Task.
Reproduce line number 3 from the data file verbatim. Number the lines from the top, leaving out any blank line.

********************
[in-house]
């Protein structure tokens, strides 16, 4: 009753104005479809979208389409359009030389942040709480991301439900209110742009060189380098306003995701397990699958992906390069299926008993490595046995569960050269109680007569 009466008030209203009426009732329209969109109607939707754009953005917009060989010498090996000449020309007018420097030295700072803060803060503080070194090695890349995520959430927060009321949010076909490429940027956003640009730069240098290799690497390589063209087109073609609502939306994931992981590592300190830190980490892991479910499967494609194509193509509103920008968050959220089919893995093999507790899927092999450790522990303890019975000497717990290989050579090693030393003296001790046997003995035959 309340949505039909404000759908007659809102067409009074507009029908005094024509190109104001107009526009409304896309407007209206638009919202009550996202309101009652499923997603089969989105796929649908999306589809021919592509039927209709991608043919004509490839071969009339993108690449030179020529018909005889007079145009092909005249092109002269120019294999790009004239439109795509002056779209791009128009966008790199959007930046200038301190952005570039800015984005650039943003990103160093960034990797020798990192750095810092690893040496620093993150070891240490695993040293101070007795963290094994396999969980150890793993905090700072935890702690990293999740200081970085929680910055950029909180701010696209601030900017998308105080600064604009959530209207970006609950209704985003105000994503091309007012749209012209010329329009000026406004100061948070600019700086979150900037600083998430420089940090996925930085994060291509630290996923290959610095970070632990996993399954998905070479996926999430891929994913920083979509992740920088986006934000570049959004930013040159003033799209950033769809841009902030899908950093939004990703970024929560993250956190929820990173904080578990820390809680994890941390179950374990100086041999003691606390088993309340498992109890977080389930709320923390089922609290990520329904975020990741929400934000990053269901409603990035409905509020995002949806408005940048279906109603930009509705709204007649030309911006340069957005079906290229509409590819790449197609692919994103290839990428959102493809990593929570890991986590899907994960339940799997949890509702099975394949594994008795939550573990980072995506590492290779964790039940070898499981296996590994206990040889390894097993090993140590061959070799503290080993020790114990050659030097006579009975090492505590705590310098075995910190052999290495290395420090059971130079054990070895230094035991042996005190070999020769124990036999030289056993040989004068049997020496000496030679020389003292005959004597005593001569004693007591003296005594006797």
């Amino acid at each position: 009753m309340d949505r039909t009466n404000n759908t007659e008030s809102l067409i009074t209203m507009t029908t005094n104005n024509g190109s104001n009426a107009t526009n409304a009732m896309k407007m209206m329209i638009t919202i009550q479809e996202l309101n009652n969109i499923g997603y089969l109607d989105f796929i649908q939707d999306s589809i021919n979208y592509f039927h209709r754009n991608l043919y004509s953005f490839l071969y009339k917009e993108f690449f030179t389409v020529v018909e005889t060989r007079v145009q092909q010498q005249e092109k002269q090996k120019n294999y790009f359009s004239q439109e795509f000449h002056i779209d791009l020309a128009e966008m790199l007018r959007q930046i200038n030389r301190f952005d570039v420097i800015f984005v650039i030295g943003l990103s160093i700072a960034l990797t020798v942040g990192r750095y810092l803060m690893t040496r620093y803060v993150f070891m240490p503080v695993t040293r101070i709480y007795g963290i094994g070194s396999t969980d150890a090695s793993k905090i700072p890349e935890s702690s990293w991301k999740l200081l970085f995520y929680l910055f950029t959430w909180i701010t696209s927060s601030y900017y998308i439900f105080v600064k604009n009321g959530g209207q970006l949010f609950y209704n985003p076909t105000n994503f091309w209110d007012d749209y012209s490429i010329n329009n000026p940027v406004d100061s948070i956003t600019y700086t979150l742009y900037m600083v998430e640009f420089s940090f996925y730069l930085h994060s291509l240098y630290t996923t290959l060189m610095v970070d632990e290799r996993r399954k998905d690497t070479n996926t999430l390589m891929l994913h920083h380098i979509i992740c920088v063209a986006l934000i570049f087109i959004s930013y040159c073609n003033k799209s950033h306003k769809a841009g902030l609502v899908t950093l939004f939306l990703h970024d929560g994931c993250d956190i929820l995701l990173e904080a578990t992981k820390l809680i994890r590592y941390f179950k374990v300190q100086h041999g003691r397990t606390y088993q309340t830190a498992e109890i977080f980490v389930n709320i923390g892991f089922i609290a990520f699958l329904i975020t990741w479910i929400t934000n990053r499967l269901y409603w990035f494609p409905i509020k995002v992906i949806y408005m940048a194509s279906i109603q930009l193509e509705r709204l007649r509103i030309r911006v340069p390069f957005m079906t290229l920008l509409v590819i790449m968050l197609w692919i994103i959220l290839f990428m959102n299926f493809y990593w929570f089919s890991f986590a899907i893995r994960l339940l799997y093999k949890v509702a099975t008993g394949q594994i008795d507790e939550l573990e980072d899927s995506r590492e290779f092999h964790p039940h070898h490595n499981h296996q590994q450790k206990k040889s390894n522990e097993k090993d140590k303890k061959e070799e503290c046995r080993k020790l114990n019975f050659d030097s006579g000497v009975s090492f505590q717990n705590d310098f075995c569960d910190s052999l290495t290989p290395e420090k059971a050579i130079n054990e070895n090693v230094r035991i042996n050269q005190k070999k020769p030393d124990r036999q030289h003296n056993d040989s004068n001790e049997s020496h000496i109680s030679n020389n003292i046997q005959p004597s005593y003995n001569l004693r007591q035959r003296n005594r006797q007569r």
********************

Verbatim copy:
């Amino acid at each position: 009753m309340d949505r039909t009466n404000n759908t007659e008030s809102l067409i009074t209203m507009t029908t005094n104005n024509g190109s104001n009426a107009t526009n409304a009732m896309k407007m209206m329209i638009t919202i009550q479809e996202l309101n009652n969109i499923g997603y089969l109607d989105f796929i649908q939707d999306s589809i021919n979208y592509f039927h209709r754009n991608l043919y004509s953005f490839l071969y009339k917009e993108f690449f030179t389409v020529v018909e005889t060989r007079v145009q092909q010498q005249e092109k002269q090996k120019n294999y790009f359009s004239q439109e795509f000449h002056i779209d791009l020309a128009e966008m790199l007018r959007q930046i200038n030389r301190f952005d570039v420097i800015f984005v650039i030295g943003l990103s160093i700072a960034l990797t020798v942040g990192r750095y810092l803060m690893t040496r620093y803060v993150f070891m240490p503080v695993t040293r101070i709480y007795g963290i094994g070194s396999t969980d150890a090695s793993k905090i700072p890349e935890s702690s990293w991301k999740l200081l970085f995520y929680l910055f950029t959430w909180i701010t696209s927060s601030y900017y998308i439900f105080v600064k604009n009321g959530g209207q970006l949010f609950y209704n985003p076909t105000n994503f091309w209110d007012d749209y012209s490429i010329n329009n000026p940027v406004d100061s948070i956003t600019y700086t979150l742009y900037m600083v998430e640009f420089s940090f996925y730069l930085h994060s291509l240098y630290t996923t290959l060189m610095v970070d632990e290799r996993r399954k998905d690497t070479n996926t999430l390589m891929l994913h920083h380098i979509i992740c920088v063209a986006l934000i570049f087109i959004s930013y040159c073609n003033k799209s950033h306003k769809a841009g902030l609502v899908t950093l939004f939306l990703h970024d929560g994931c993250d956190i929820l995701l990173e904080a578990t992981k820390l809680i994890r590592y941390f179950k374990v300190q100086h041999g003691r397990t606390y088993q309340t830190a498992e109890i977080f980490v389930n709320i923390g892991f089922i609290a990520f699958l329904i975020t990741w479910i929400t934000n990053r499967l269901y409603w990035f494609p409905i509020k995002v992906i949806y408005m940048a194509s279906i109603q930009l193509e509705r709204l007649r509103i030309r911006v340069p390069f957005m079906t290229l920008l509409v590819i790449m968050l197609w692919i994103i959220l290839f990428m959102n299926f493809y990593w929570f089919s890991f986590a899907i893995r994960l339940l799997y093999k949890v509702a099975t008993g394949q594994i008795d507790e939550l573990e980072d899927s995506r590492e290779f092999h964790p039940h070898h490595n499981h296996q590994q450790k206990k040889s390894n522990e097993k090993d140590k303890k061959e070799e503290c046995r080993k020790l114990n019975f050659d030097s006579g000497v009975s090492f505590q717990n705590d310098f075995c569960d910190s052999l290495t290989p290395e420090k059971a050579i130079n054990e070895n090693v230094r035991i042996n050269q005190k070999k020769p030393d124990r036999q030289h003296n056993d040989s004068n001790e049997s020496h000496i109680s030679n020389n003292i046997q005959p004597s005593y003995n001569l004693r007591q035959r003296n005594r006797q007569r």